Trent Reznor : The Entertainers
WOODSTOCK '94 plucked its emblem from an unlikely quarter: Not
from the live-or-Memorex? motions undertaken by '69 veteran acts,
nor the calculated homages sprung by neo-hippies, nor even the MTV
angst riffed out by neo-punks.
Rather, the Return-to-the-Garden found itself on a descent into Hell.
As a neon-blue glow blotted out Hudson Valley's stars, mud-glazed
Nine Inch Nails frontman Trent Reznor carved a mega-decibel anthem
for the '90s when he howled, "I want to f--- you like an animal!!"
At that moment Reznor, 29, reacquainted rock & roll with terror, and
marked himself as the incarnation of cutting-edge music--a shaman
as intimate with technology as with alienation. "I am the voice inside
your head...I am the hate you try to hide," his electronically bruised
voice growls on "Mr. Self Destruct," the first song on his masterful,
platinum-selling exercise in self-flagellation, The Downward Spiral. And
indeed, the abrasive furnace blasts of feedback, screams, and
RAM-beats hurled forth on Nine Inch Nails albums (which so far have
been essentially one-man studio projects, with musicians hired for
touring) snuggle against the psyche like a nightmare.
Which explains why his first album, 1989's industrial disco epic, Pretty
Hate Machine, has sold over a million copies and topped Billboard's
pop catalog chart, why 1992's nail-bomb EP Broken won a Grammy,
and why Spiral--Reznor's first full-length release under his agreement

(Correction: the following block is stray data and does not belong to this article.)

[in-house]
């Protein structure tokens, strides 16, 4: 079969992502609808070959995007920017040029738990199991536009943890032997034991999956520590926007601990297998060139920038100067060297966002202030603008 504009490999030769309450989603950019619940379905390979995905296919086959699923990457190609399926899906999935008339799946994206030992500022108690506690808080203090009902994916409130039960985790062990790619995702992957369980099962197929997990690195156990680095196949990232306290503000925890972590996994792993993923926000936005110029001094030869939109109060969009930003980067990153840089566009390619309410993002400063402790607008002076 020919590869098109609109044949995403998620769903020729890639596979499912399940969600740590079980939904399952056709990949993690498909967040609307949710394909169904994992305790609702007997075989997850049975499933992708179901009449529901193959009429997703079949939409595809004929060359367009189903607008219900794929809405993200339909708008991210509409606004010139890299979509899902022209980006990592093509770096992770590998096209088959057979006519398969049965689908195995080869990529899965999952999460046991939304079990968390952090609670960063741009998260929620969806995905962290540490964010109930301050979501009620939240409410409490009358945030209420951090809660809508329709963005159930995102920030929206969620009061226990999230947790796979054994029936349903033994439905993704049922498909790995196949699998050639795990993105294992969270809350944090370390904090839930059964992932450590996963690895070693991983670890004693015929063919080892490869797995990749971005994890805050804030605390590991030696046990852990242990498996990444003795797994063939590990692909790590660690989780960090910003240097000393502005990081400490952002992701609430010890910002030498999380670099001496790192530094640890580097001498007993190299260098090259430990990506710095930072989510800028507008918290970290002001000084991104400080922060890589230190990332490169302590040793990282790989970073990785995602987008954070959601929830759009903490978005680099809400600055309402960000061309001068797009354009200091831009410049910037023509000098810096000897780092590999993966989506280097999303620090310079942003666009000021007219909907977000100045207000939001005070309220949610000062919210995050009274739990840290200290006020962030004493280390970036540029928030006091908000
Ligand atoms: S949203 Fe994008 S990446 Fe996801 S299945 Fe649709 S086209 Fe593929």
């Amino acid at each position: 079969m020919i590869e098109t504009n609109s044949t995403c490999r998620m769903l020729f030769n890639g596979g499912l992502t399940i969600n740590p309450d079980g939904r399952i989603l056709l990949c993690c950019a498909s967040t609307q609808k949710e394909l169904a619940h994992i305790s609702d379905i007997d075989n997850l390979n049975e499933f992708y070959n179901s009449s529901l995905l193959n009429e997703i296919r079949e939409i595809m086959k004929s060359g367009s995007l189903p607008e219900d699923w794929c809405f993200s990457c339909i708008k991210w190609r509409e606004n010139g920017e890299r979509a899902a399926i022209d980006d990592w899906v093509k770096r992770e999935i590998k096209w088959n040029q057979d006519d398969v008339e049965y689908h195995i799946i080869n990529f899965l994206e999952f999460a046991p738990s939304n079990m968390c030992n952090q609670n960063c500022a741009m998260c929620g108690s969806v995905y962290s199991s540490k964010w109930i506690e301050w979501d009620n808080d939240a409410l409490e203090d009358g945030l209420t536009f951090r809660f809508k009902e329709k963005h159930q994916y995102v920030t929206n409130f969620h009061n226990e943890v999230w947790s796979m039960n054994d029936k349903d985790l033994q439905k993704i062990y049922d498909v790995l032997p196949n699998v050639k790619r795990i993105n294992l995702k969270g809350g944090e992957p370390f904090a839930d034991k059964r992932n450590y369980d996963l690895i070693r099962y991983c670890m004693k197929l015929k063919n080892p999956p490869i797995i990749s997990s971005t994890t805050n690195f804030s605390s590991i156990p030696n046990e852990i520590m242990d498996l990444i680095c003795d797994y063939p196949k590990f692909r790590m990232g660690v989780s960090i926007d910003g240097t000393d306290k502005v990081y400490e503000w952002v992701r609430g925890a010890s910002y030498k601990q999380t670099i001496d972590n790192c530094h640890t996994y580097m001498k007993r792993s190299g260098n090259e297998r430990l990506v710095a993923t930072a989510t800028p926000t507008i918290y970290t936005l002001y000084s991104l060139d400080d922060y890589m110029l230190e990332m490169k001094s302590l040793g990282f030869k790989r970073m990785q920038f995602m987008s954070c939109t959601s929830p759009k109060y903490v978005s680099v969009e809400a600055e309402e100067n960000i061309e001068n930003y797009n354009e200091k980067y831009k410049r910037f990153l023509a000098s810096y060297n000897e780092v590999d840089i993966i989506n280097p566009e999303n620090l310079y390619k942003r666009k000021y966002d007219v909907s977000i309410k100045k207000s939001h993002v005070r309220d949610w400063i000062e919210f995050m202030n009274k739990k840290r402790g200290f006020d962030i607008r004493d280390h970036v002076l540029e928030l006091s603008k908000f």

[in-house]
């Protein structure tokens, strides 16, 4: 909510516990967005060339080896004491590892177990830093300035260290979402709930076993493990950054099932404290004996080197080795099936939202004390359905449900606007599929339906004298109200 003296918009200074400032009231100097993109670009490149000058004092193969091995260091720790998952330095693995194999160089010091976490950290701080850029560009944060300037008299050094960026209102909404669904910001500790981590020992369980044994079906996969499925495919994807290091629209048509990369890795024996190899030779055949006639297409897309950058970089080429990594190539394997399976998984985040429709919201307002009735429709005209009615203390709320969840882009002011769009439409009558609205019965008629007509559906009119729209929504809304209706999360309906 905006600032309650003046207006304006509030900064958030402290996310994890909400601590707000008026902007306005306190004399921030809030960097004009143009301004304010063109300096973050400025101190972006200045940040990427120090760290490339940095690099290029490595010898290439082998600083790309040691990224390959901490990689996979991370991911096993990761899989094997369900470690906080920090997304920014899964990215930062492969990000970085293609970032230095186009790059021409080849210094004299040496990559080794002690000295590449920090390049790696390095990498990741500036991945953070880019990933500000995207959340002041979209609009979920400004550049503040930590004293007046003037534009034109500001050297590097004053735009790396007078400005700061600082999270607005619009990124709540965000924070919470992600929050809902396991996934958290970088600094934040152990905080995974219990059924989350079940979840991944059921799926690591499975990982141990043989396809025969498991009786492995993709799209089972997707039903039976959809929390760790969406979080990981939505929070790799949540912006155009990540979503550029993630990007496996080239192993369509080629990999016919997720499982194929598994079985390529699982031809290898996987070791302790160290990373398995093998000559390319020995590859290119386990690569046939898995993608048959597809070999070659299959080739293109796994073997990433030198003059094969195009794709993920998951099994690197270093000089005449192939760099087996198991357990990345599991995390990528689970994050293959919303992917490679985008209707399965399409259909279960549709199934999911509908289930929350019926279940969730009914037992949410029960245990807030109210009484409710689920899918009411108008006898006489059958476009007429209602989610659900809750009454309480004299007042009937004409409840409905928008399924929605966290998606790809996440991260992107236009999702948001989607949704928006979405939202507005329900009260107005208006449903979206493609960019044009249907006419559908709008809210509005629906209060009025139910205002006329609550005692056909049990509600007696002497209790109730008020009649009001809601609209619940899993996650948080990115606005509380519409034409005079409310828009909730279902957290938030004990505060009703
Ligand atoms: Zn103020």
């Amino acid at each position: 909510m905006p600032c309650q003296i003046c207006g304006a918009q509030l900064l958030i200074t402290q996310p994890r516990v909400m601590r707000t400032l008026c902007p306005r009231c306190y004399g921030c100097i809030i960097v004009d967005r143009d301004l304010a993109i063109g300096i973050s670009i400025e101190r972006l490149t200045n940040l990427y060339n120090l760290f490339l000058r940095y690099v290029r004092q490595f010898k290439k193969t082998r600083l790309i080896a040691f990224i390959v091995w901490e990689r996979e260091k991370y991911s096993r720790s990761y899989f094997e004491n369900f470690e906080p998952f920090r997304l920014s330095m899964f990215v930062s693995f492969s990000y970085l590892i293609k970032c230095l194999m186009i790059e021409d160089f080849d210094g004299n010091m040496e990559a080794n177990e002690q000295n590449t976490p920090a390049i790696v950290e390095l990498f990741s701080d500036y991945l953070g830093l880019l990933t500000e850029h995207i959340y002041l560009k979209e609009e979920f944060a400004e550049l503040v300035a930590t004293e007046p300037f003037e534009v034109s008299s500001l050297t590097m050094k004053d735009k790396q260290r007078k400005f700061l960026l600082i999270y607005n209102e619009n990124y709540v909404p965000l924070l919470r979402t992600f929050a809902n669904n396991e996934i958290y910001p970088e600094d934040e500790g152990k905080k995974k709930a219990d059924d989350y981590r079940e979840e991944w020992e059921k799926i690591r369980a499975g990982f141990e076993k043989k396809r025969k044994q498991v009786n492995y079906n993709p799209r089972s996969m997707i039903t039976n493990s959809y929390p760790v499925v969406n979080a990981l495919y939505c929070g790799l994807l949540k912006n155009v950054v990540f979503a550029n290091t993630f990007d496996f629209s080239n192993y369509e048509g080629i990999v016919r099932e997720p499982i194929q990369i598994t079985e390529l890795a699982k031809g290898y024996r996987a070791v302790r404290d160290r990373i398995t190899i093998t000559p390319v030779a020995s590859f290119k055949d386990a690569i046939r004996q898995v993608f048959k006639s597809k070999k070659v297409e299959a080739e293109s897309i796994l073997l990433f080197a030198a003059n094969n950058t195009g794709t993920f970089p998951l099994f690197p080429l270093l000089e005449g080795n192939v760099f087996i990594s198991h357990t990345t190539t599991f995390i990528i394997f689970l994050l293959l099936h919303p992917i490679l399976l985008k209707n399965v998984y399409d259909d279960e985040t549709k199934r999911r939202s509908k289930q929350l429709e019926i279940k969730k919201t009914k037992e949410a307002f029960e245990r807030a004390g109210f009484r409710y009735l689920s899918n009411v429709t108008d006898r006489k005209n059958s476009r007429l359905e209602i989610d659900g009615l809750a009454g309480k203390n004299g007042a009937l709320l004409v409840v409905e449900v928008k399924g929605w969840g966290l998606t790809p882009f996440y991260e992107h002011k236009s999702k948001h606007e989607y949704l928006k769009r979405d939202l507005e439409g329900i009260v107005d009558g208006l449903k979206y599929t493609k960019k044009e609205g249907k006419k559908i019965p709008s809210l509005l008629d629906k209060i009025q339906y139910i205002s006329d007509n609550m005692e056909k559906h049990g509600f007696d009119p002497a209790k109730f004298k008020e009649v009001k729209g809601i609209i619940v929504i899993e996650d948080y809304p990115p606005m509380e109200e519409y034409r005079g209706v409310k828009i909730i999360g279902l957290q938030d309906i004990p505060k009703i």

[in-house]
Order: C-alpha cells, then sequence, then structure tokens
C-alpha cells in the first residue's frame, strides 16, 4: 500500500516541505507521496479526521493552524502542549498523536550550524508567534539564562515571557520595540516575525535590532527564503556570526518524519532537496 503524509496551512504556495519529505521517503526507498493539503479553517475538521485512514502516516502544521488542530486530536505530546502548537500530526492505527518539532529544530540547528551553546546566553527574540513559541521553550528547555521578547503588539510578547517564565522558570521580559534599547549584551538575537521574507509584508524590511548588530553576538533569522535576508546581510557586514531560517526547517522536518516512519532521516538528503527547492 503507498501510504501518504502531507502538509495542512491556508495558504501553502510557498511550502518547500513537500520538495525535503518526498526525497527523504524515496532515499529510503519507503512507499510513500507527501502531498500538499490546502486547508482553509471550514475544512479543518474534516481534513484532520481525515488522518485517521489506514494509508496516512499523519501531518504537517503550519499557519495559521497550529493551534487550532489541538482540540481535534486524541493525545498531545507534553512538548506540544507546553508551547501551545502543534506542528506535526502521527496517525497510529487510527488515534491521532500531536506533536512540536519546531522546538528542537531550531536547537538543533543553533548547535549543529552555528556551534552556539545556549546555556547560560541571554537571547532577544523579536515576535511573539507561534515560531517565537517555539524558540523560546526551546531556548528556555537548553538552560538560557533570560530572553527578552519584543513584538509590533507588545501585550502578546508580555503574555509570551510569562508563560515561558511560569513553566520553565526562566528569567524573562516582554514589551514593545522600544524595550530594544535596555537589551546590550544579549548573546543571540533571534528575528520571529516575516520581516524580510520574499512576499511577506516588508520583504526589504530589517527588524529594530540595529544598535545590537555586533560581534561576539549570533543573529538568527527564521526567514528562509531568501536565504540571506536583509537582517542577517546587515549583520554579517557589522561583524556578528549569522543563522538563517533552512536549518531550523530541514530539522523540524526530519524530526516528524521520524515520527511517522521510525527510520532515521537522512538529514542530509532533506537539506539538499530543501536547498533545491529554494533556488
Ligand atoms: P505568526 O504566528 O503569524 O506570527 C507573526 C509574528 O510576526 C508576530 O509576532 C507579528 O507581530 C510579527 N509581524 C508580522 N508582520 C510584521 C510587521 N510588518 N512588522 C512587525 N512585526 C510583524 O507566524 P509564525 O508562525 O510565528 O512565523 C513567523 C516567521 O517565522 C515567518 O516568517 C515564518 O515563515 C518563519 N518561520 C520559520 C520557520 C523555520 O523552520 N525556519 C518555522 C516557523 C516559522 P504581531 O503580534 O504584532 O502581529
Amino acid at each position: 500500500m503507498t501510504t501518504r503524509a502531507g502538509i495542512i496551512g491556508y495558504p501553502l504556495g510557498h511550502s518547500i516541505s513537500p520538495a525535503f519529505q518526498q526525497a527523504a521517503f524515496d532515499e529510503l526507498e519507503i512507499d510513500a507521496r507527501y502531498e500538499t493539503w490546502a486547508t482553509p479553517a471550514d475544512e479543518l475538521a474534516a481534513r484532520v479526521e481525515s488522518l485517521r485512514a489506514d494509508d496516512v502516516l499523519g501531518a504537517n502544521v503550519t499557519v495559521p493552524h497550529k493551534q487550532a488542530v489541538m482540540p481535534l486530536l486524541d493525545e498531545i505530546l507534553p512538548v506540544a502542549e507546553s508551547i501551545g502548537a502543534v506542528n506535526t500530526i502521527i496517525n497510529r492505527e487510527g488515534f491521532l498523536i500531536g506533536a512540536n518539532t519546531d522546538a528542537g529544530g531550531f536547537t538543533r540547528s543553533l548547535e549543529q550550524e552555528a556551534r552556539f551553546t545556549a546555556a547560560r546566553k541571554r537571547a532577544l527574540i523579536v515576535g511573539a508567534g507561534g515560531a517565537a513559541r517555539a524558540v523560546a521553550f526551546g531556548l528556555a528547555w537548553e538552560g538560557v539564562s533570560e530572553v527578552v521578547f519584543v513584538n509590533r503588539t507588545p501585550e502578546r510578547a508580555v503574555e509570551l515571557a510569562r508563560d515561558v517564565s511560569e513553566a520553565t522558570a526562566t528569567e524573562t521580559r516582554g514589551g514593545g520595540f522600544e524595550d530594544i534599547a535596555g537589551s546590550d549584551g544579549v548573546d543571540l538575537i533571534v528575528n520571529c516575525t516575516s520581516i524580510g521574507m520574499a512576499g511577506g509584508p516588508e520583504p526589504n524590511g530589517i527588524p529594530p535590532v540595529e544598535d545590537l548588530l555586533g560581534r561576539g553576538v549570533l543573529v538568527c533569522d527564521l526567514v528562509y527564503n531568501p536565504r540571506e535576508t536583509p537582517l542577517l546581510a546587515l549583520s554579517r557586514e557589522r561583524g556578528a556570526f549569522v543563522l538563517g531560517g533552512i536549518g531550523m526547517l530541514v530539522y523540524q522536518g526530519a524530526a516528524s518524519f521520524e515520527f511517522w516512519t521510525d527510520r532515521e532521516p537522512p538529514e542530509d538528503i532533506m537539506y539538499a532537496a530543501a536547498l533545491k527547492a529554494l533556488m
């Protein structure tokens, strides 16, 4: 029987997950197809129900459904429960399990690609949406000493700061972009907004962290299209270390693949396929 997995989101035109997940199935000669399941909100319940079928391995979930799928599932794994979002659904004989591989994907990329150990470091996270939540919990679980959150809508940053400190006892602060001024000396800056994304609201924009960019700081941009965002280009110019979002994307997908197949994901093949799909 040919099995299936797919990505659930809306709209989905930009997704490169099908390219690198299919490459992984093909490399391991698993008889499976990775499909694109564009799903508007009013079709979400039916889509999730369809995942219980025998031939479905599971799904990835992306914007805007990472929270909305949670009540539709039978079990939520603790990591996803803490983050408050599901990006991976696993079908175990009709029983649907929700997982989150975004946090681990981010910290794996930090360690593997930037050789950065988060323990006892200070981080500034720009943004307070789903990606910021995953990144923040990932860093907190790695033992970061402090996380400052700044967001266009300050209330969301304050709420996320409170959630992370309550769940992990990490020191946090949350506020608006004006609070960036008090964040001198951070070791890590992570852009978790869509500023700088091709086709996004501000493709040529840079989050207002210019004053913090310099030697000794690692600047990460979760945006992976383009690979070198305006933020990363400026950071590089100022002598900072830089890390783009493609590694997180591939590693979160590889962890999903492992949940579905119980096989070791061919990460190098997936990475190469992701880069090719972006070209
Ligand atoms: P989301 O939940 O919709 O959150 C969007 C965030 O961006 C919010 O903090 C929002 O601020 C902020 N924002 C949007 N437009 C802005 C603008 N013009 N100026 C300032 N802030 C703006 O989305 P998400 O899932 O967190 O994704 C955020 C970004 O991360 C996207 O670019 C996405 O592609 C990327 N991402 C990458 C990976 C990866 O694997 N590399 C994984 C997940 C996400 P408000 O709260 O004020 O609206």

with Interscope Records--stands as possibly the most chilling album
ever to debut at the No. 2 spot on the album chart. Not surprisingly,
Reznor recorded that album at the L.A. mansion where actress Sharon
Tate and her friends were killed 25 years ago.
The magnitude of Reznor's talent reveals itself in his side projects--a
collage soundscape for Oliver Stone's Natural Born Killers; assaultive
videos that milk art from perversion (including one, for "Down In It,"
that sparked an FBI investigation because it so closely resembled a
snuff film); and his and his manager's own label, Nothing, whose
roster includes eviscerating industrial-influenced acts Marilyn Manson
and Pop Will Eat Itself.
But it's Reznor's live show that has graduated the black-clad
Pennsylvania country boy from cult figure to idol. Pounding keyboards
to dust with his mike stand, ricocheting off his oft-bloodied
bandmates, and roaring with the fervor of a prophet or a psychopath,
Reznor unstrings rock to its horrifying, melodramatic core--an
experience as draining as it is exhilarating.
"Your world changes," murmurs Reznor, who is producing an abstract
Spiral film as well as a live video while wrapping up Nine Inch Nails'
"You're surrounded by people that treat you like a freak, that cater to
your every whim and treat you like a god and look at you like you're
not the same anymore. And if you never did fit in, now even though
you're the president of the club, you're that much more alienated in a
strange way." That's why he's been elected.
By Nisid Hajari
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is provided courtesy Keith Duemling and Tracy Thompson from the collection previously
located at SUS.